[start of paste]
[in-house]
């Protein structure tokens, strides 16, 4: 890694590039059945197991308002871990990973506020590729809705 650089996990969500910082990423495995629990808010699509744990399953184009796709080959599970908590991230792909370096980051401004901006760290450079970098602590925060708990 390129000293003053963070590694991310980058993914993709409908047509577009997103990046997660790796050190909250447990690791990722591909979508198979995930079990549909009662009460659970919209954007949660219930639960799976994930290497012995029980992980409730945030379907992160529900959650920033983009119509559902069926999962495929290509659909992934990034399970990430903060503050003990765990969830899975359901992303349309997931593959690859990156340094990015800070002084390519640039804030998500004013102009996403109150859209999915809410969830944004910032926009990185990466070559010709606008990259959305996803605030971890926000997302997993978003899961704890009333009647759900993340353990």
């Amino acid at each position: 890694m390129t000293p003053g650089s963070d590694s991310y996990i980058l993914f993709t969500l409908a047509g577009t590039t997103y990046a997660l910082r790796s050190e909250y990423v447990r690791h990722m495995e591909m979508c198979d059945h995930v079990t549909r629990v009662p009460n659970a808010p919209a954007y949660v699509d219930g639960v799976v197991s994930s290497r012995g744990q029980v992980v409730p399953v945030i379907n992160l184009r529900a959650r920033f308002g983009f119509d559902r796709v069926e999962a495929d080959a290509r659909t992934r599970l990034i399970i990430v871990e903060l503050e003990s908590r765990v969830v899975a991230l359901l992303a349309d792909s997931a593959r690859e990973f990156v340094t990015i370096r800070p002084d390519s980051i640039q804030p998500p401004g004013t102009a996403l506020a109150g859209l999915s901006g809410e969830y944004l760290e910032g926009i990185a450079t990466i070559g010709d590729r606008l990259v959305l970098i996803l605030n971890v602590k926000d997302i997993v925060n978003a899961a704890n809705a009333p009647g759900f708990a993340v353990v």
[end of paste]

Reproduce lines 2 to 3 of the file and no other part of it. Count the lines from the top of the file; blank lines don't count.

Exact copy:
């Protein structure tokens, strides 16, 4: 890694590039059945197991308002871990990973506020590729809705 650089996990969500910082990423495995629990808010699509744990399953184009796709080959599970908590991230792909370096980051401004901006760290450079970098602590925060708990 390129000293003053963070590694991310980058993914993709409908047509577009997103990046997660790796050190909250447990690791990722591909979508198979995930079990549909009662009460659970919209954007949660219930639960799976994930290497012995029980992980409730945030379907992160529900959650920033983009119509559902069926999962495929290509659909992934990034399970990430903060503050003990765990969830899975359901992303349309997931593959690859990156340094990015800070002084390519640039804030998500004013102009996403109150859209999915809410969830944004910032926009990185990466070559010709606008990259959305996803605030971890926000997302997993978003899961704890009333009647759900993340353990």
């Amino acid at each position: 890694m390129t000293p003053g650089s963070d590694s991310y996990i980058l993914f993709t969500l409908a047509g577009t590039t997103y990046a997660l910082r790796s050190e909250y990423v447990r690791h990722m495995e591909m979508c198979d059945h995930v079990t549909r629990v009662p009460n659970a808010p919209a954007y949660v699509d219930g639960v799976v197991s994930s290497r012995g744990q029980v992980v409730p399953v945030i379907n992160l184009r529900a959650r920033f308002g983009f119509d559902r796709v069926e999962a495929d080959a290509r659909t992934r599970l990034i399970i990430v871990e903060l503050e003990s908590r765990v969830v899975a991230l359901l992303a349309d792909s997931a593959r690859e990973f990156v340094t990015i370096r800070p002084d390519s980051i640039q804030p998500p401004g004013t102009a996403l506020a109150g859209l999915s901006g809410e969830y944004l760290e910032g926009i990185a450079t990466i070559g010709d590729r606008l990259v959305l970098i996803l605030n971890v602590k926000d997302i997993v925060n978003a899961a704890n809705a009333p009647g759900f708990a993340v353990v």